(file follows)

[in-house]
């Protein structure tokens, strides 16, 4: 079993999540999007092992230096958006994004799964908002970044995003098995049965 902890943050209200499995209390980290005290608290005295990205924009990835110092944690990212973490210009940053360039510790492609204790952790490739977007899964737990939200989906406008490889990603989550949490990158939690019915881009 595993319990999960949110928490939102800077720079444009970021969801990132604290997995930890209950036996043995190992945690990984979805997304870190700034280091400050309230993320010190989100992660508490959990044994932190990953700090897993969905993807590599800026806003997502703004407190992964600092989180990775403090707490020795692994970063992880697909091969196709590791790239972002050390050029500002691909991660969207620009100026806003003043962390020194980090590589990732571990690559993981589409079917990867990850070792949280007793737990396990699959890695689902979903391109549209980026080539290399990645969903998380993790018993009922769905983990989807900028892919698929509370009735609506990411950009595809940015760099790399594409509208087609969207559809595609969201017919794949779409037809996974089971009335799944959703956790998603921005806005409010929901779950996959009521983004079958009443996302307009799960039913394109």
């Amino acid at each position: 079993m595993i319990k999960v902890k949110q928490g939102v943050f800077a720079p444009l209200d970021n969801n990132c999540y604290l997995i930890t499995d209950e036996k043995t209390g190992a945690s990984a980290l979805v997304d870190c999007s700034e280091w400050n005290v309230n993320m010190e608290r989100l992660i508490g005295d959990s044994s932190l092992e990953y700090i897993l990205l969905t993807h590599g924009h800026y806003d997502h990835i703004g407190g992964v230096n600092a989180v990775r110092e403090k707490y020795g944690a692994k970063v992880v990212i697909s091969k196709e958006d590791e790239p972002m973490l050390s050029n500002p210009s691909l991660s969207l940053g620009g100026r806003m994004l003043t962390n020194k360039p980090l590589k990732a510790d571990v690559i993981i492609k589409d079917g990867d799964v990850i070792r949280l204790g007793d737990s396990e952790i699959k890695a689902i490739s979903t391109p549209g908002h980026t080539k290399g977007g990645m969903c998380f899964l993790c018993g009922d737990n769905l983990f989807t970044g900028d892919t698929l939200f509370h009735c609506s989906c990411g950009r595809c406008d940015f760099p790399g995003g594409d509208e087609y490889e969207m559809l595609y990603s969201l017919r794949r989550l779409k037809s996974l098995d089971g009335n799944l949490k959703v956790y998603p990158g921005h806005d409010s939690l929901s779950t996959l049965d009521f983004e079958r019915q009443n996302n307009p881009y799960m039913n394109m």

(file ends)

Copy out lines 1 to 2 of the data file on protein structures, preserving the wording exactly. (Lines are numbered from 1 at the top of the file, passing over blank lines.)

[in-house]
């Protein structure tokens, strides 16, 4: 079993999540999007092992230096958006994004799964908002970044995003098995049965 902890943050209200499995209390980290005290608290005295990205924009990835110092944690990212973490210009940053360039510790492609204790952790490739977007899964737990939200989906406008490889990603989550949490990158939690019915881009 595993319990999960949110928490939102800077720079444009970021969801990132604290997995930890209950036996043995190992945690990984979805997304870190700034280091400050309230993320010190989100992660508490959990044994932190990953700090897993969905993807590599800026806003997502703004407190992964600092989180990775403090707490020795692994970063992880697909091969196709590791790239972002050390050029500002691909991660969207620009100026806003003043962390020194980090590589990732571990690559993981589409079917990867990850070792949280007793737990396990699959890695689902979903391109549209980026080539290399990645969903998380993790018993009922769905983990989807900028892919698929509370009735609506990411950009595809940015760099790399594409509208087609969207559809595609969201017919794949779409037809996974089971009335799944959703956790998603921005806005409010929901779950996959009521983004079958009443996302307009799960039913394109």